Pat Elflein could face a familiar foe Sunday at Detroit, where the Vikings left guard will have an ample measuring stick regardless of whom he blocks from a talented Lions defensive front. But if it’s Lions defensive end Trey Flowers, Elflein will have a lot to prove since the last time they faced off.

Flowers was a Patriots defensive end then, and Elflein was near the end of his run as Vikings center as quarterback Kirk Cousins was flustered and ineffective in a 24-10 loss last December. One Patriots attack plan had coach Bill Belichick move Flowers directly over Elflein, which led to one sack.

In his sixth start at left guard Sunday, Elflein is preparing for a row of “beasts” in Flowers and defensive tackles Damon Harrison and A’Shawn Robinson, even as the Lions’ 29th-ranked defense has sprung leaks this season. From Lions coach Matt Patricia, a Belichick protégé, Elflein said he is expecting anything, including a revisit of his matchup against Flowers, the 265-pound power rusher who signed a five-year, $90 million deal this spring.

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VideoVideo (04:57): Reporters Ben Goessling and Andrew Krammer say that if the offense can protect Kirk Cousins and block well for Dalvin Cook, the Vikings could come out of Detroit with a win.

“I’ve seen him play everywhere,” Elflein said of Flowers. “I don’t know the rhyme or reason why, but he’s playing over almost everybody.”

Elflein has played all but one game at left guard this season after the Vikings sought an upgrade at center in rookie first-round pick Garrett Bradbury. A return to his college position, where Elflein started 28 games for Ohio State, remains a work in progress. He is being asked to clean up his footwork and other techniques, according to coach Mike Zimmer, as Elflein has been pegged with a team-worst three sacks allowed in five games, according to Pro Football Focus. He missed the Week 2 loss at Green Bay because of to a knee injury.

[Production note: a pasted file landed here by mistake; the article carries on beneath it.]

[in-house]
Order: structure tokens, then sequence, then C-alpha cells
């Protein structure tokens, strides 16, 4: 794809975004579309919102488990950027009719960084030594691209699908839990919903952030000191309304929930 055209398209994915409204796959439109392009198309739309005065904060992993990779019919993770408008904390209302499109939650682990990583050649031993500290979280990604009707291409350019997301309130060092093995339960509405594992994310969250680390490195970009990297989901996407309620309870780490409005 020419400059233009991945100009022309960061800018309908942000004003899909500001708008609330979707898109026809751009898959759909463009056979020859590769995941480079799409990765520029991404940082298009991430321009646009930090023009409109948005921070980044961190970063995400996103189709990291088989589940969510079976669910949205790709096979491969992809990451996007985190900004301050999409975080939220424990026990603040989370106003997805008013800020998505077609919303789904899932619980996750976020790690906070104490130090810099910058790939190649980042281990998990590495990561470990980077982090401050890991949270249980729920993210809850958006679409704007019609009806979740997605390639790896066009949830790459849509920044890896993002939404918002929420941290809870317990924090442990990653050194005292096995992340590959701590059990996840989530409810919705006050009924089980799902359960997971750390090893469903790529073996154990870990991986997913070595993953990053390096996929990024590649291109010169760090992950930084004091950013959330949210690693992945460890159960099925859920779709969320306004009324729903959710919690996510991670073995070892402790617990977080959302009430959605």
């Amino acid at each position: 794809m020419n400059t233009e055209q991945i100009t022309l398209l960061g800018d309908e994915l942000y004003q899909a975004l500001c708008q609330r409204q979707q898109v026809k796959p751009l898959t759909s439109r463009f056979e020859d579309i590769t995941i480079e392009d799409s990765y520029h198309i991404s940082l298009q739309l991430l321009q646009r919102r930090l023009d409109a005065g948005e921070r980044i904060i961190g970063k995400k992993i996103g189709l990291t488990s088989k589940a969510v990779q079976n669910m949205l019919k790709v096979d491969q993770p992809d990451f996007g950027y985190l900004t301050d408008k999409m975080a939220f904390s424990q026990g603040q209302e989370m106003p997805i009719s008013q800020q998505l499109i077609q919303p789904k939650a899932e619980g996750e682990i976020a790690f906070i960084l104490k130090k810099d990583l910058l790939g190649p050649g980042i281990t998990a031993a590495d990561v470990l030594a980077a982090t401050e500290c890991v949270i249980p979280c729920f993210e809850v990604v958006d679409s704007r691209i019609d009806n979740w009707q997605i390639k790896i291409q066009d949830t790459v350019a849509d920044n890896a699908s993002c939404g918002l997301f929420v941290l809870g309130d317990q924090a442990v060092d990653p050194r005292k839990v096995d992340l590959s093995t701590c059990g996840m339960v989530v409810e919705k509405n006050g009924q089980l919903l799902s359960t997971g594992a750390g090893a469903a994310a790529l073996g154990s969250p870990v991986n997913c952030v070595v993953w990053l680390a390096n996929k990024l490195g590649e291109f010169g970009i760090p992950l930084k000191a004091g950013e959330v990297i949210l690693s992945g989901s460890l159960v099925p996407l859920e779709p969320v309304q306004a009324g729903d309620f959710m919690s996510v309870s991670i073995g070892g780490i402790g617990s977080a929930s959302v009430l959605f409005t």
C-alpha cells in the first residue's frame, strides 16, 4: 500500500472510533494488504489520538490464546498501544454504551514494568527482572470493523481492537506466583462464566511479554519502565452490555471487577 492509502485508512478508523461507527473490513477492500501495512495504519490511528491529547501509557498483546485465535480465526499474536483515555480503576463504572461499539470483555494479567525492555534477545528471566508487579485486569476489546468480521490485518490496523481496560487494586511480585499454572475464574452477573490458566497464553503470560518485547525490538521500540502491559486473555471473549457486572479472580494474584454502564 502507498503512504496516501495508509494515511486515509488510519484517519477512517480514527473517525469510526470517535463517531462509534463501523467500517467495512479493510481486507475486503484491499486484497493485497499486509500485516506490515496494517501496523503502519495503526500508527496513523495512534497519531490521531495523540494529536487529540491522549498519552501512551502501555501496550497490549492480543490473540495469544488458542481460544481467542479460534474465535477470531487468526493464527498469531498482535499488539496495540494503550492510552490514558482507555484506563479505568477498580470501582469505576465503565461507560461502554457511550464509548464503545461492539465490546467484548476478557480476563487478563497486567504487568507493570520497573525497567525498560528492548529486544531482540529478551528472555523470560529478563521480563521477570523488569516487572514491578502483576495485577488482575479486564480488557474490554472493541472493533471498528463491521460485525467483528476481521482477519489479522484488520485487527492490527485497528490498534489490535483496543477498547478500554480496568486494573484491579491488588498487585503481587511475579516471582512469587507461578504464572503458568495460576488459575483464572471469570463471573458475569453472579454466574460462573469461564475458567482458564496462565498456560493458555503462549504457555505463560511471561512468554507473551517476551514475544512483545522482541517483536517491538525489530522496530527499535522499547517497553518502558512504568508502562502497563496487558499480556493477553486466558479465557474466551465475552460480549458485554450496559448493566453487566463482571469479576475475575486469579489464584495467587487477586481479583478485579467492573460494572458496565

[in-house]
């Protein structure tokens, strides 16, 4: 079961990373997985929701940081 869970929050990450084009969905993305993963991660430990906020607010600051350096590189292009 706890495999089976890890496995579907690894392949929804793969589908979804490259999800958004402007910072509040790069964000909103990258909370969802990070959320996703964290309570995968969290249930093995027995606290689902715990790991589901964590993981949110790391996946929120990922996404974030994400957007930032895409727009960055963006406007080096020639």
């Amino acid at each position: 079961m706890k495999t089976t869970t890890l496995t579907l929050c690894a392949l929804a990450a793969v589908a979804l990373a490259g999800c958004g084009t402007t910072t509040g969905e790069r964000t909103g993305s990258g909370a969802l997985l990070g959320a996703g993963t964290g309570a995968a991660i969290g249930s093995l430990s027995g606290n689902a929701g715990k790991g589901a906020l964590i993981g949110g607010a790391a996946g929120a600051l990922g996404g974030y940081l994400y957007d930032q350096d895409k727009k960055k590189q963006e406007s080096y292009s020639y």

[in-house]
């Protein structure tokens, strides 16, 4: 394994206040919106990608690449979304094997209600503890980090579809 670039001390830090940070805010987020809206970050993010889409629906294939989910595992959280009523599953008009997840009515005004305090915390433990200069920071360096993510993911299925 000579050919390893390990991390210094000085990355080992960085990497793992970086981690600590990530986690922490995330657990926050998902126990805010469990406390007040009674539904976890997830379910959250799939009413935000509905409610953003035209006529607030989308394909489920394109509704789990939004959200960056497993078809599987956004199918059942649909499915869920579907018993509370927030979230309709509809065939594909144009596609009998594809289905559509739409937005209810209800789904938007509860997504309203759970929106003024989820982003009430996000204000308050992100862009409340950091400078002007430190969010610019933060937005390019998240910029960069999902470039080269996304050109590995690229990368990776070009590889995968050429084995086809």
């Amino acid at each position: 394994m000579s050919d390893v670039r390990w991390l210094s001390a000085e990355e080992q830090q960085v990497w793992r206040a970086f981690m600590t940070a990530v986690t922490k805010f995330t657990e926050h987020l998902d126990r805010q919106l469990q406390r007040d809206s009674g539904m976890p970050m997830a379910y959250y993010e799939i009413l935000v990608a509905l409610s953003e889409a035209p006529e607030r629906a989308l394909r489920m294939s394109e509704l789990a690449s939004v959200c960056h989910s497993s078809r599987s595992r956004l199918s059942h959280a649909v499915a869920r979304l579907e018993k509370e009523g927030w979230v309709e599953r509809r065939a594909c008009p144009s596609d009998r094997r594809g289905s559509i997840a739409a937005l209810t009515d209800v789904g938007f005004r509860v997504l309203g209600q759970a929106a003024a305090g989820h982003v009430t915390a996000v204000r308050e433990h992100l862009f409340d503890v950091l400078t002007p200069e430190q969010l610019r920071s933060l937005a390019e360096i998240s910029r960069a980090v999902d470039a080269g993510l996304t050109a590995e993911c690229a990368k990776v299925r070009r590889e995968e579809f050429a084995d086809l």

“Each week I’m getting more comfortable at it,” Elflein said. “I’m settling in there.”

Vikings coaches have seen improvement from Elflein since the Sept. 29 loss in Chicago, which was his third game at guard since moving from center, where he started two seasons in Minnesota.

“He’s had some ups and downs, but he’s played pretty good the past couple weeks,” Zimmer said. “It’s a transition to playing that position a little bit. The scheme is new. The footwork is new. It’s not just like you jump in and go.”

Also new is the interior trio of Elflein, Bradbury and guard Josh Kline, who will return to the lineup Sunday after missing last week’s game because of a foot injury.

The Vikings offensive line needs its communication to be seamless against a morphing Lions defensive front. Coaches hope time equals improvement from the interior three, according to coordinator Kevin Stefanski.

He added the offense’s fit remains solid with Elflein, an athletic blocker faring better for the Vikings’ third-ranked rushing attack.

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VideoVideo (01:28): Vikings head coach Mike Zimmer says Minnesota needs to correct the mistakes it made against Philadelphia in order to obtain another win in Week 7 against the Lions.

“There’s a ton of effort and finish plays from him,” Stefanski said, “which I think if you go back and watch some of our longer runs, there’s always an offensive lineman finishing, and Pat has been right there leading the charge.

“So, I think he really fits our mentality of what we’re trying to do, and I think just more reps with him and Garrett [Bradbury] next to each other, I think the more the better.”

As Vikings coaches seek some more stability in Elflein and the offensive linemen, one of the biggest stresses ahead of Sunday is the Lions’ unpredictability.

Detroit’s fronts can change week to week and series to series as “they’ll go 3-4, they’ll go four down, they’ll go Bear front [eight men in the box],” said Zimmer.

The Vikings lost to an equally varied defense last December at New England, the one that moved Flowers — now the Lions’ star edge rusher — over Elflein. The Patriots hit the Vikings offense with an array of linebackers wandering, seemingly aimlessly, before the snap to stir up confusion.

It worked against many Vikings, including Elflein; so well that Patricia tried some of the Patriots’ pre-snap movement a couple weeks later during the Vikings’ victory at Detroit last year.

Against the Lions, this version of Elflein and the Vikings offensive line can prove they have learned to hit a curveball against a talented defensive line.

“Similar [to the Patriots] in the fact you don’t know what you’re going to get,” Elflein said. “That’s the carryover. They’re going to have a game plan for you and it’s probably not going to be what they did last week.”